On That ‘Undone’ Ending, The Show’s Future, And Pop-Culture Ownership

Amazon’s Undone inspires and concerns itself with all kinds of heavy thoughts and it has me wondering about the nature of fandom, ownership, and pop culture gluttony as I push away from the show deeply satisfied after one season. But while that gluttony may be understandable, owing to how rare it is to find an able distraction or something that captivates, I’m wondering if we have to hold these things so tight.

The series, which debuted on Amazon last week (and yes, there are spoilers ahead if you have yet to jump in or finish) focuses primarily on a young woman (Alma, who is played by Rosa Salazar) who is unsatisfied with the repeating rhythms of her life. She’s also deeply impacted by the loss of her father at a young age — and by his sudden semi-return. Her father (Jacob, played by Bob Odenkirk), a genius scientist, is also deeply unsatisfied, fixated on the loss of his corporeal form and his need to find out what really happened to him by way of a reconnection to and investigation with Rosa that shreds the rules of time and space, life and death. Or maybe not.

Maybe Undone isn’t about a father tutoring his daughter/prodigy on the astonishing powers of her amazing brain as both reach for more control, more answers, and more time. Maybe, instead, it’s a heartbreaking story about the spectacular and boundless realms our minds can concoct when schizophrenia and delusion take hold. A horror story about how real and isolating those realms and that belief can be to a person lost in a sea of mental illness, drifting from the shores of sanity and family and friends who feel helpless and scared. It’s a big question and one that series creators Kate Purdy and Raphael Bob-Waksberg don’t answer definitively.

This is where all that stuff about wanting more comes into play as it pertains to the show. Undone is a tremendous creation, using rotoscope tech to breathe life into something that, while initially unsettling to the eye (in a slightly “uncanny valley” kinda way) eventually inches so close to real life that you forget that it’s technically a cartoon. Even in moments where a character frantically hangs half out of her body or stops time mid car crash. But Undone is so much more than a visual and technical marvel. There’s ample heart, crisp wit, and unmistakeable chemistry between the core cast of Salazar, Odenkirk, Angelique Cabral (who plays Becca, Alma’s sister and Jacob’s daughter), and Constance Marie (who plays Camila, Alma and Becca’s mother and Jacob’s wife). Furthermore, the story of millennial angst over unfulfilled dreams and the crush that takes hold of all of us (no matter how well you curate your IG) when dealing with the plague of mundanity connects. Hard. Add in the supernatural and sci-fi elements, and it’s clear why this all feels truly distinct and fantastic. Clearly, I love the hell out of Undone. Especially its non-ending ending. I just don’t want to ever see another episode.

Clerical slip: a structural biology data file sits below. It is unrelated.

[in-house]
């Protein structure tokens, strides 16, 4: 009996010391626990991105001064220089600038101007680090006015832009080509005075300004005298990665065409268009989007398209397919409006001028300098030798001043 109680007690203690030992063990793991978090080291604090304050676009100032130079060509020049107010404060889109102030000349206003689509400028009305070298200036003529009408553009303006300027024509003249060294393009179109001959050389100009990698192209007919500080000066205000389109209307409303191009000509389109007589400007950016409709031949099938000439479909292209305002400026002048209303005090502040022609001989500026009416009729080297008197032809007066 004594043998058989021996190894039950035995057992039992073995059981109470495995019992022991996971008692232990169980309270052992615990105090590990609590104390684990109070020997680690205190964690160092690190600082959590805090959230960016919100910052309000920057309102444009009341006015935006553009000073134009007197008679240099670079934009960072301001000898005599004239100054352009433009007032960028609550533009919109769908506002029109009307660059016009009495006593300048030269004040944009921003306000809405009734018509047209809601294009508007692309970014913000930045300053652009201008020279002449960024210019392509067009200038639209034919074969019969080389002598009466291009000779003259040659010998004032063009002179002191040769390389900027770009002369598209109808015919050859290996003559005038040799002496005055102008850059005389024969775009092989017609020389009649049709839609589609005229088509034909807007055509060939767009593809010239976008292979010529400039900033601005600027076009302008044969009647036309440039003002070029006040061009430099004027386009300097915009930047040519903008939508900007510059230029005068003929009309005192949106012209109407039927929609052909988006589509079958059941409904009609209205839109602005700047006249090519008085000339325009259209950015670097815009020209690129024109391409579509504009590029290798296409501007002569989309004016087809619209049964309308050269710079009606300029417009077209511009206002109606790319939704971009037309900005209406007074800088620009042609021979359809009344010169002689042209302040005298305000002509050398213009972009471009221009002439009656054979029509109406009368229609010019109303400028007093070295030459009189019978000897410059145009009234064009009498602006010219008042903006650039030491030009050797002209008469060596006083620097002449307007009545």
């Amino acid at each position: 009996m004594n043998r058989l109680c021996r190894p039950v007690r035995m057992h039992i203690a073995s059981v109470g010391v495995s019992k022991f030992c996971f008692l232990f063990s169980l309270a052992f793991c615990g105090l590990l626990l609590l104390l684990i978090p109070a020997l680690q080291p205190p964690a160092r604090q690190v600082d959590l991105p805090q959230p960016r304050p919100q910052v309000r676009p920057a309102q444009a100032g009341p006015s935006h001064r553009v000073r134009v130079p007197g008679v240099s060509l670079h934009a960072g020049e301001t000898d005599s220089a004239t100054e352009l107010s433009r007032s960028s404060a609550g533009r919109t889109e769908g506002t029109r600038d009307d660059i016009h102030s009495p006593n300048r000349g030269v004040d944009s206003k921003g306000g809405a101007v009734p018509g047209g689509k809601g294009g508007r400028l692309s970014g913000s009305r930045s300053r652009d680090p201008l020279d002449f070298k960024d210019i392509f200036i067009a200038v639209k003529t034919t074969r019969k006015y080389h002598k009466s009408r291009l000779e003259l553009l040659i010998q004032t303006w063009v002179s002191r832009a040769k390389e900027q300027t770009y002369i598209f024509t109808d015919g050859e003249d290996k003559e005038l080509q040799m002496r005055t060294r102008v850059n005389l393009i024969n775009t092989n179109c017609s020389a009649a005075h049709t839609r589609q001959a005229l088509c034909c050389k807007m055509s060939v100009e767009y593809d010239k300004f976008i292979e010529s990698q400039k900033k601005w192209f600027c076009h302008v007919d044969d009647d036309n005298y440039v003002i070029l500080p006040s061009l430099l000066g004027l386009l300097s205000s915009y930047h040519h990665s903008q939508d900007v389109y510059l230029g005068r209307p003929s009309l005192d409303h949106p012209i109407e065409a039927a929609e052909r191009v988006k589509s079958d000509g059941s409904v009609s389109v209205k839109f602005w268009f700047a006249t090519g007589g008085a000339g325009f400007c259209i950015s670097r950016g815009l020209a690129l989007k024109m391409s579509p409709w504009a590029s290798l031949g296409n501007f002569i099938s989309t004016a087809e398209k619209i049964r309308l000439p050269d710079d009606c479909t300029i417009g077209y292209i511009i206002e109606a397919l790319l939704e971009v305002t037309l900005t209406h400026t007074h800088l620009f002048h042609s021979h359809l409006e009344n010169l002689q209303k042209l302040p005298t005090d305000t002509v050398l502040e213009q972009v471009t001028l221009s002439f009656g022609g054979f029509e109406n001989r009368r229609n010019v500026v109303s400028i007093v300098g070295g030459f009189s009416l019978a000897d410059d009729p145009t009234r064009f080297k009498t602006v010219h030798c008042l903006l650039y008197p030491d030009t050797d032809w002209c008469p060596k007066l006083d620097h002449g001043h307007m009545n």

I want to reiterate that spoiler alert because here we go…

We’re left to wonder all through Alma and Jacob’s revelations about his role in his own death, his own mental health, his failings as a father, and even during Alma’s confrontation with her sometimes boyfriend Sam (Siddharth Dhananjay) and Camila. Each path seems possible when immersed in this specific story.

As Alma sits in Mexico, watching a cave for Jacob’s Christ-like reemergence after the end of a long journey (in every sense of the word), the verdict on if any of this is real feels imminent, but instead, Purdy and Bob-Waksberg push all the way to the credits as we watch a dejected Alma see… something. Which is a deeply satisfying ending for a psycho like me who loves it when things resist tidiness and closure. That may not be your take on things. You may, in fact, be pissed. But there’s a method to the madness.


“We’re never saying whether she’s absolutely mentally ill or she’s actually having this experience, but I love that it’s an interpretation,” said Kate Purdy when we spoke with the series creators ahead of the premiere. Raphael Bob-Waksberg added, “I definitely want the show to be open to interpretation.” That’s a supremely democratic (and baller) move: now you can choose Alma’s adventure. Now the “end” can almost assuredly be based on your wants for the character and your tastes. Which allows the whole story to penetrate more deeply than something that was packaged up and fed to you to the exacting specifications of its creators. Obviously, I dig this approach and anything that acknowledges that our pop culture fixation with closure and finality denies the fact that the experience, not the destination, is often the most interesting part of a show or film. But it also enhances that sense of ownership with this show.